How has the Netflix series ‘Blown Away’ impacted the business?
‘Blown Away’ has been an incredible booster for Blowfish, since Elliot won series 2. It has publicised our business and made our vision to promote artists’ work a reality. From the hot shop through to our gallery space, we have involved several members of the ‘Blown Away’ family. This TV series, where glassblowers from different countries compete in creative glass challenges over several weeks, has also had a positive effect on all glass businesses around the globe. The more we talk about glass and its amazing potential, the more that potential grows.
‘Blown Away’ competitors Madeleine Hughes and John Moran demonstrated as part of our events at the International Festival of Glass 2022. American John produced a collaborative piece with Elliot Walker, in which they combined their most popular works – Elliot’s ‘Unbroken Back’ that he produced at Corning Museum of Glass in the US, was mixed with John Moran’s signature Mickey Mouse motif.
Working with John is important, as it is vital to collaborate across borders, to keep our international glass community thriving. Madeleine Hughes, made famous by her appearance on ‘Blown Away’ series 3, produced an exciting second instalment of her ‘Nostalgia’ range, which she produced for the programme’s ‘philosophy for life’ challenge. Madeleine demonstrated the making of her Liquorice Allsorts bags, which evoke feelings of longing for the past, and call us to appreciate the small things in life. Working with Madeleine also strengthens the connectivity with glass we have in the area – one we feel very privileged to be working in.
When a young glassmaking apprentice drove a whopping 175 miles to come to our latest exhibition, we realised the impact that that opportunity and ‘Blown Away’ can have on people. She was so excited to be there and to be around other makers. Her experience was made even more exciting when she was introduced to ‘Blown Away’ idol, Madeleine Hughes. To be able to facilitate the sheer joy that young glassmakers experience when meeting people that were so important for them during the COVID-19 lockdown is pure magic.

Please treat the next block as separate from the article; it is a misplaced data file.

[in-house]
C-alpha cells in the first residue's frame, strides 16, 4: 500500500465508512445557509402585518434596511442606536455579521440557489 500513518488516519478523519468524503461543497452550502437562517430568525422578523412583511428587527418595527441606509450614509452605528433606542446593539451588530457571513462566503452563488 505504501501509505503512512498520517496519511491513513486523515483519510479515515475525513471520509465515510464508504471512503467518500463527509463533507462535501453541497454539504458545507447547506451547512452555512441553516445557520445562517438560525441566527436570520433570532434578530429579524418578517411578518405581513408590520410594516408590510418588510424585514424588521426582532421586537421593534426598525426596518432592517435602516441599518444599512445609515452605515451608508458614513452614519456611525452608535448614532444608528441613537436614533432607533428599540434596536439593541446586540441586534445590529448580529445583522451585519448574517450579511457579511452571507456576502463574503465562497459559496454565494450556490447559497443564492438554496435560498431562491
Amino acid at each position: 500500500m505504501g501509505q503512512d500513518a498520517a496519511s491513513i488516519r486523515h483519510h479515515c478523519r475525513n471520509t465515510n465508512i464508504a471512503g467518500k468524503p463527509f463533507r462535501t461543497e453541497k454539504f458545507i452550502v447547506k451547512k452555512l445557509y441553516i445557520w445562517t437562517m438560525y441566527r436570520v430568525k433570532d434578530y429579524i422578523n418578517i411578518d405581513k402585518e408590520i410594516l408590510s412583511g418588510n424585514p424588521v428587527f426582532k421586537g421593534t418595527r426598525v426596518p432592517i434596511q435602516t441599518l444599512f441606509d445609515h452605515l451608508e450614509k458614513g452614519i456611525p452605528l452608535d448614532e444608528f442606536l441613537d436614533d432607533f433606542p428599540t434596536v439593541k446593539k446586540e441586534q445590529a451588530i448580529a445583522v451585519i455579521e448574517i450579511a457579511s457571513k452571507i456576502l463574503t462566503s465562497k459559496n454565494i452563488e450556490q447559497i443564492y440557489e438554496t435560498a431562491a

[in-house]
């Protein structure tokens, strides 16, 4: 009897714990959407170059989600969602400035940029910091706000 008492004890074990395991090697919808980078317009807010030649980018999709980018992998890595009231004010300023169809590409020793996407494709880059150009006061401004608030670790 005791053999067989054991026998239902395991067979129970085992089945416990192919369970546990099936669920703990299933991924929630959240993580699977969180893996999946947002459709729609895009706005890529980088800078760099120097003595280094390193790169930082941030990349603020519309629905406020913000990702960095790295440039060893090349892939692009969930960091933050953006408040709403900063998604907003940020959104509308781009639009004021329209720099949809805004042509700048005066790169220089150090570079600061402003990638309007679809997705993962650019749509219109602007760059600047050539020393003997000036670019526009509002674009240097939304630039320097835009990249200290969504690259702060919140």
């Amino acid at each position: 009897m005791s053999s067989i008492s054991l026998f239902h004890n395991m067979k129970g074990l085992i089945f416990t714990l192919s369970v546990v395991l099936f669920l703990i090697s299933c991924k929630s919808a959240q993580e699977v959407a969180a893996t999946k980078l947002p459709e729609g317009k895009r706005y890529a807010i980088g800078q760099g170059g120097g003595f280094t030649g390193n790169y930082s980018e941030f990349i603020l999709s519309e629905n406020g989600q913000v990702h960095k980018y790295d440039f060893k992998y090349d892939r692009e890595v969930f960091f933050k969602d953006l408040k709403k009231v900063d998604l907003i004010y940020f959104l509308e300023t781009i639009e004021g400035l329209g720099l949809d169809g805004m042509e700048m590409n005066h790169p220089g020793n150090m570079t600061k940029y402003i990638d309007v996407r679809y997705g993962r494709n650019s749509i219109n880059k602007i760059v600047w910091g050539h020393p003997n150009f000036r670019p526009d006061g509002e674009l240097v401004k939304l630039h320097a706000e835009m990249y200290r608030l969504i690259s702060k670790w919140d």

With glass courses and facilities in the UK closing or contracting, how do you see the future for contemporary glass?
The future of contemporary glass remains bright, despite challenges in the UK. Blowfish Glass’ strategic location in the historic Stourbridge Glass Quarter reflects our commitment to preserving glass as an art form. We’re enthusiastic about educating the UK audience on the remarkable possibilities of glass, while also maintaining a strong presence in the thriving US market. Everyone at Blowfish believes in the power of working across borders.
Blowfish Glass is also excited to support interdisciplinary practitioners to use the material more, which we are exploring with Blowfish Bespoke, where we work with prestigious models and designers. For example, we recently finished a project with Home in Heven and heritage lighting brand Louis Poulsen. This example of collaborative working shows that glass can move from the front cover of craft magazines to fashion, design and beyond.
What is your vision for Blowfish in the future?
Blowfish Glass’ vision encompasses nationwide touring exhibitions, supporting emerging glass artists and continuing our mission to diversify and promote glass art across various disciplines. We’re excited about the journey ahead, navigating the ever-expanding horizons of contemporary glass.
Part of this journey will see us exhibiting as part of Craftworks 2024 – our first touring show in London – during London Craft Week 2024. This three-day, free-to-attend, live event will host the very best of arts, crafts and design from all corners of the craft sector and will celebrate niche craftsmanship that is in danger of being lost to time. The below video showcases some of the exhibitors at Craftworks 2024. Credit: Craftworks.
With a strong focus on British craftsmanship, the exhibition hopes to generate business for craftspeople whose skills are little known and attract the next generation to help future-proof some of the world’s oldest practices.
Blowfish is also developing a glassblowing learning programme with partners at E+M Glass, working with students and graduates to help them with essential skills to become part of the hot studio glass industry.
Blowfish Glass is located at Unit 15, Red House Glass Cone, High Street, Wordsley, Stourbridge DY8 4AZ. Find out more via the website.
Main image: Elliot Walker and Bethany Wood demonstrating their skills at the ‘Process’ event. Photo: Andrew Fox.